Hendrix - "Roomful of Mirrors" @ the Royal Albert Hall, 2.24.1969

The Experience with Rocky Dzidzornu on congas, Dave Mason on guitar, and Chris Wood on flute. Dzidzornu (aka Rocky Dijon) played with the Stones on tracks that include "Sympathy for the Devil," "You Can't Always Get What You Want," and "Can't You Hear Me Knockin'." Mason and Wood, at the time, made up half of Traffic; Wood had played on Electric Ladyland.

This clip comes from the film Experience, the soundtrack to which was released on two separate LPs back in the '70s. So far, Experience Hendrix has declined to do anything with this material; the definitive Albert Hall versions of "Little Wing" and "Voodoo Child" were even stricken from the EH version of In the West.

Here you can see Jimi outgrowing the Experience and moving in the direction he'd pursue during his Woodstock sojourn, which culiminated in his performance at the festival on 8.18.1969.

Saturday, April 14, 2012

T. Tex Edwards' "Intexicated!"

Is it just me, or does it seem to anyone else that some of the brightest musical stars in the constellation that is "America's Live Music Capital (R)" originally hail from somewhere other than Austin? I'm thinking of Alejandro Escovedo (San Antonio via San Francisco), Ian McLagan (London), Mike Buck (Fort Worth), and the topic of this bit of scrawl, T. Tex Edwards (Dallas via L.A.).

Edwards, once and future frontman of Big D's proto-punk pioneers the Nervebreakers, possesses a uniquely twisted sensibility that digs deep into the esoteric intersices of rock (particularly of the Brit Invasion and psychedelic varieties), rockabilly, and country (in the same manner as Nick Tosches' Country, which reads more like gothic horror than a book about people that made music) only known to aficionados, with a good bit of whiskey-sodden tongue-in-cheek humor thrown in. (These days, of course, T. Tex is sober, having grappled with Hepatitis C and become something of an expert on organic gardening, nutritional healing, and other subjects one wouldn't expect from a rockarolla, which would perhaps only serve to reveal the limits of one's imagination.)

Over the years, T. Tex has recorded at a much more prolific rate than he's actually released records, and the artifacts of his various projects were rarer than hen's teeth, at least until Saustex Media, the San Antonio-based label helmed by Hickoids frontman Jeff Smith, picked up the gauntlet and reissued the long out-of-print underground classic Pardon Me, I've Got Someone To Kill a few years back. Now, Saustex Media's blessed us with Intexicated!, a career-spanning collection of rarities that manages to sound of a piece in spite of having been recorded over 25 years.

The earliest tracks date from 1982 and Tex and the Saddletramps, a Nervebreakers offshoot with NBs guitarist Mike Haskins on board, including a couple of killer originals: the Eddie Cochran-esque "Move It!" and "Have You Ever Spent the Night In Jail," which isn't a Standells cover like you might assume if you're an Ugly Things-reading garage rock nazi, but rather, a redneck version of arena rock as reimagined by the Dictators ca. Bloodbrothers. The latest, from 2007, is a version of the Only Ones' "Baby's Got a Gun" by Purple Stickpin, the outfit T. Tex co-leads with ex-Sons of Hercules guitarist Dan Hoekstra that's currently treading the boards down in Austin and elsewhere.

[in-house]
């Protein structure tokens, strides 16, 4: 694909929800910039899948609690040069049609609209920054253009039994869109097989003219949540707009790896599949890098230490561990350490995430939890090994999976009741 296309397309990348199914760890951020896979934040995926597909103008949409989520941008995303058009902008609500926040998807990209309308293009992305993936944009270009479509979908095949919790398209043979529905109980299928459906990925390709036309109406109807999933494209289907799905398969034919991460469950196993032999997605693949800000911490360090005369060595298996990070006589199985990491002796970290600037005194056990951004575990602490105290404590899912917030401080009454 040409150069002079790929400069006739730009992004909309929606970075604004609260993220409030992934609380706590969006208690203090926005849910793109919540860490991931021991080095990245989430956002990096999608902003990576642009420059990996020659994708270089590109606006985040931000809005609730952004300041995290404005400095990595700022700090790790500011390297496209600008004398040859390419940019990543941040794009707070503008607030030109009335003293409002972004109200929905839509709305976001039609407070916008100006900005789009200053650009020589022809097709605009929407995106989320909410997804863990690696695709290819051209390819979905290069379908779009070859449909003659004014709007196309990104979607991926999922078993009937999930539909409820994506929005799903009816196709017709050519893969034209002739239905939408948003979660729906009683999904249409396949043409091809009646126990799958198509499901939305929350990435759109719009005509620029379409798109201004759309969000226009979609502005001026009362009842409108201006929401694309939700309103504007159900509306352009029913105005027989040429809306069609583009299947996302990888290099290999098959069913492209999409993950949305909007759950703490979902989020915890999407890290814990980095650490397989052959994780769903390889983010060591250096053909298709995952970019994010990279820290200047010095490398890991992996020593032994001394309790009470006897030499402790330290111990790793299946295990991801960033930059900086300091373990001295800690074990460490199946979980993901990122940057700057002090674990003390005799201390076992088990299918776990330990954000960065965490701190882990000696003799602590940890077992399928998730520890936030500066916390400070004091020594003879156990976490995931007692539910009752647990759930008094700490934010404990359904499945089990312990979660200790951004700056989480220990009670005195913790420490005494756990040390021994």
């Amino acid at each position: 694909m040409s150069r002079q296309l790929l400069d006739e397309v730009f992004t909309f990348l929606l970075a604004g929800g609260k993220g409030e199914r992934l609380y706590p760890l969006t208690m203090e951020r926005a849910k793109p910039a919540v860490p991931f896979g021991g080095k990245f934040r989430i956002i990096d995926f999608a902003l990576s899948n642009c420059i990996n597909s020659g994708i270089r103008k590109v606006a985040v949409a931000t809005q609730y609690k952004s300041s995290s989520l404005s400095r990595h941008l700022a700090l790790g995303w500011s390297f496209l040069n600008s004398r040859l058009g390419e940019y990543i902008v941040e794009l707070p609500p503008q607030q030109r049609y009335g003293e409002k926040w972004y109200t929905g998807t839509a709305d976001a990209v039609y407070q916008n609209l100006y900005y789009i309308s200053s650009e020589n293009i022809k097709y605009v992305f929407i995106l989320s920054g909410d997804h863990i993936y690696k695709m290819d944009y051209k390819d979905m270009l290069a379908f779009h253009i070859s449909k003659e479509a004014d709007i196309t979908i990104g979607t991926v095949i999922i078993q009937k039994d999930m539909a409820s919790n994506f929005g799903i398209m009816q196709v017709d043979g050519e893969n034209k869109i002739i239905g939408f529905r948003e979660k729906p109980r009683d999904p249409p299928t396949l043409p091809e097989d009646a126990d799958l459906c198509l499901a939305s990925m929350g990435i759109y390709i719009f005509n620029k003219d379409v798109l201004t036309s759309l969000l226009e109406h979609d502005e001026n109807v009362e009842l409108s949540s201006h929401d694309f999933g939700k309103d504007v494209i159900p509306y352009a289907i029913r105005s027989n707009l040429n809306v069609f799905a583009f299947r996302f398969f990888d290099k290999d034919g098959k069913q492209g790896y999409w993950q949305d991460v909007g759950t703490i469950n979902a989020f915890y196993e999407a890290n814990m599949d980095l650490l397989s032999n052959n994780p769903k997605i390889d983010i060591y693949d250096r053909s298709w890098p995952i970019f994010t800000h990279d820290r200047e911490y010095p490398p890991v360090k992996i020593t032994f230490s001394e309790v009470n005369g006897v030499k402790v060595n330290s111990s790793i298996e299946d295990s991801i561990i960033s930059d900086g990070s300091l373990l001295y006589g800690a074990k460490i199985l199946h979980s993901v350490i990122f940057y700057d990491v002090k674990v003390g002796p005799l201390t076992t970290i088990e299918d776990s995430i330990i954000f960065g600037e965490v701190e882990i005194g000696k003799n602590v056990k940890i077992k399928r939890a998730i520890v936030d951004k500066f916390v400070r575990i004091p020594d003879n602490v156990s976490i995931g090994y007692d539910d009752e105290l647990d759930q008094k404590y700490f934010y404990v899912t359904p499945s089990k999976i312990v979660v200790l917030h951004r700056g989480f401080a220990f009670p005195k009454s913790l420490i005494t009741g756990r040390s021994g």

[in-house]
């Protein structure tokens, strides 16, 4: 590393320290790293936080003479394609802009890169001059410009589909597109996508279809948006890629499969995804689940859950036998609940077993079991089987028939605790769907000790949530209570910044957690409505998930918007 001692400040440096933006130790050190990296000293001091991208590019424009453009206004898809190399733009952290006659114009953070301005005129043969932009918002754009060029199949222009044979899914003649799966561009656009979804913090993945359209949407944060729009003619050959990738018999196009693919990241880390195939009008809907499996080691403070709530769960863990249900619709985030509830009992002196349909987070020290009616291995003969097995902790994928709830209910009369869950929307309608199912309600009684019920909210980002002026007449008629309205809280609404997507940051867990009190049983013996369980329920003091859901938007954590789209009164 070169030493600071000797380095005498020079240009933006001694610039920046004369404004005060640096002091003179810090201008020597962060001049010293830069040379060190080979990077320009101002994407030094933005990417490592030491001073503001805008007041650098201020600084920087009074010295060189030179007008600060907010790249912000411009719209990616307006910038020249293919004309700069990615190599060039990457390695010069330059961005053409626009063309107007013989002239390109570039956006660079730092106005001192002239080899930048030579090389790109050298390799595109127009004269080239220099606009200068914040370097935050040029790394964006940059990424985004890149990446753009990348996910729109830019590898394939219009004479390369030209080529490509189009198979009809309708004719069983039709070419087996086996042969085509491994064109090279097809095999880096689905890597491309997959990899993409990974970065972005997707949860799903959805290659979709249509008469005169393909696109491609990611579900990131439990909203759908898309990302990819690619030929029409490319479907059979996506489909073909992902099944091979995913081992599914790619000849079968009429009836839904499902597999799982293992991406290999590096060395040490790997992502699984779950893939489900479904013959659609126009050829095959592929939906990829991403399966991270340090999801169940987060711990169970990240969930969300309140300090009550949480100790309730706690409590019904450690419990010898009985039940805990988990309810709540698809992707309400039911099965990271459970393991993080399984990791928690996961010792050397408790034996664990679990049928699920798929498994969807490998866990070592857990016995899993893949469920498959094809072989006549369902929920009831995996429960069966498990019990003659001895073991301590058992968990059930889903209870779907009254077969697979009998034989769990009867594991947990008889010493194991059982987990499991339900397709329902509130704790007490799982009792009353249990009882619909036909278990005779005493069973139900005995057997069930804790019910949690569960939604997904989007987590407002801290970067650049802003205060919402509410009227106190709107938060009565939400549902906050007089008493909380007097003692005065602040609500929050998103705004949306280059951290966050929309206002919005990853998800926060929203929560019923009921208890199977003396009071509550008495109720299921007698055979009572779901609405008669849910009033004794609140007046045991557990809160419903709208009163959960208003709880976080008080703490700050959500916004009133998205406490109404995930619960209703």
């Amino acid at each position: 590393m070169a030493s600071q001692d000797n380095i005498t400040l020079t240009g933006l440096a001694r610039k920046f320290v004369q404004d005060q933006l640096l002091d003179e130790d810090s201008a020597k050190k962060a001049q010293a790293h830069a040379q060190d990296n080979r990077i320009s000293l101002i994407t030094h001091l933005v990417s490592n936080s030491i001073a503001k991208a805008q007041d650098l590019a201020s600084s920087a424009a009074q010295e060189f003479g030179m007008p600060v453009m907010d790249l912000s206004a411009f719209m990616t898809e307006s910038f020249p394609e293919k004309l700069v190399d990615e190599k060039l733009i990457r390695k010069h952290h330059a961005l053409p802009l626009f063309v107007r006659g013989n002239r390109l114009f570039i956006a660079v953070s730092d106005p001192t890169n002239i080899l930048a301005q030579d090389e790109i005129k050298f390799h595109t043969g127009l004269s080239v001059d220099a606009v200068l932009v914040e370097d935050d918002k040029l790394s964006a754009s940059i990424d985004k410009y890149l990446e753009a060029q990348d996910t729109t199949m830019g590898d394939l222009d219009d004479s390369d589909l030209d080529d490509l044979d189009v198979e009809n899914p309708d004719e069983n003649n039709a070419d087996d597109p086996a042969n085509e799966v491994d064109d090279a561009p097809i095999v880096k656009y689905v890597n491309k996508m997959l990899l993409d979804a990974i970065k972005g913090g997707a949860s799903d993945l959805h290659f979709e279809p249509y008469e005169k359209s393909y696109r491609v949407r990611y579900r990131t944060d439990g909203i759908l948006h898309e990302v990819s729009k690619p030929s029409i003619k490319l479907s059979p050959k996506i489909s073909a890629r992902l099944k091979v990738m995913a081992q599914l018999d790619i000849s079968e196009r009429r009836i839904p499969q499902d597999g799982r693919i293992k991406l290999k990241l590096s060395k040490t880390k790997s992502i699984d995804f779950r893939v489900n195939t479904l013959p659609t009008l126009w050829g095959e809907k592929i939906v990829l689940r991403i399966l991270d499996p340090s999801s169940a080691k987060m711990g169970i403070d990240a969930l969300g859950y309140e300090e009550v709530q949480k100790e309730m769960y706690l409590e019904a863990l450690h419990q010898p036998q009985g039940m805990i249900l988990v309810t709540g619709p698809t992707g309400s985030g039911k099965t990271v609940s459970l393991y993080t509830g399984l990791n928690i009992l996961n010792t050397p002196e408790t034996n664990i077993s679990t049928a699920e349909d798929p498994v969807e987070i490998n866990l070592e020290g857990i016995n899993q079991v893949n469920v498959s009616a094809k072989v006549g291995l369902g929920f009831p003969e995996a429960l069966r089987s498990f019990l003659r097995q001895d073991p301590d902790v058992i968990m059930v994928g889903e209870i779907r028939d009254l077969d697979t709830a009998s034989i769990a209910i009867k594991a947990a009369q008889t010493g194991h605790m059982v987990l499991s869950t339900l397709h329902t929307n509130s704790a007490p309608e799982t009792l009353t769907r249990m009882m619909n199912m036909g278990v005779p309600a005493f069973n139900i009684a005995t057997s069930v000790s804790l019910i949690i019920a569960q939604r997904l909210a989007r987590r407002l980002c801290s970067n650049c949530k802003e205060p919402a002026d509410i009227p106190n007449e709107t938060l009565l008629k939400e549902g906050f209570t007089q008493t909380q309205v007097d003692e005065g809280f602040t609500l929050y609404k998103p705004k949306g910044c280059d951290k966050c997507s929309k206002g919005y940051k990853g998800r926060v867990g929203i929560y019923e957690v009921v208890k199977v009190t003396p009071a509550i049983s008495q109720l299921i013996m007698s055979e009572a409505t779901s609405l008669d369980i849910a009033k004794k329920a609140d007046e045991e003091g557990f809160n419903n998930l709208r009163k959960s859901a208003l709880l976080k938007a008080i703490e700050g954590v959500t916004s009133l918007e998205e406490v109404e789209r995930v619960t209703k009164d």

T. Tex's L.A. aggregation the Loafin' Hyenas is well represented by a couple of tracks including "If Looks Could Kill" -- a grinding slab of fuzzed-out garage psychedelia worthy of the Chocolate Watch Band that also sounds like a kissin' cousin of the Nervebreakers' "I Love Your Neurosis" -- and "Goin' South," a slide-guitar driven lament that neatly evokes both the Beggar's Banquet Stones and the Teenage Head Flamin' Groovies.

Two tracks with the guitar-heavy '90s Dallas band Lithium X-mas are particular highlights: versions of "Love Power" -- that's right, Dick Shawn's Eric Burdon-aping Lorenzo St. Dubois feature from Mel Brooks' The Producers -- and "Nobody Likes Me," an early Alice Cooper chestnut that sounds for all the world like Neil Young and Crazy Horse in a low-budget precursor to Queen's A Night At the Opera. In a similar vein, there's also a nifty Y'allternative take on Dave Davies' "Death of a Clown" that reminded me of the time my sweetie 'n' I drove down to Austin to see T. Tex with Out On Parole and his set included a cover of an obscuro song from Who bassist John Entwistle's forgotten classic Whistle Rhymes.

A few of the tunes will be familiar to loyal Edwards fans: Out On Parole takes of "LSD" from '89 and "Psycho" from '84; an '89 version of Homer Henderson's "Lee Harvey" backed by the Hickoids. There are also oddities like "Blood On the Saddle," on which T. Tex is backed by Paul Quigg (ex-Superman's Girlfriend/Nervebreakers/Vibrolux/Decadent Dub Team, now tech director at the Kessler Theater) and David Price on synths under the rubric Mechanical Bull, and a jingle for Chili's baby back ribs that he recorded with John "Breakfastime" Hancock in 2001. And it's bookended by two versions of the title track, an instrumental shuffle by the Big D Ramblers, an outfit that included hotshot guitarist Danny McCreary (who's also in a couple of bands with Haskins -- ah, incestuousness).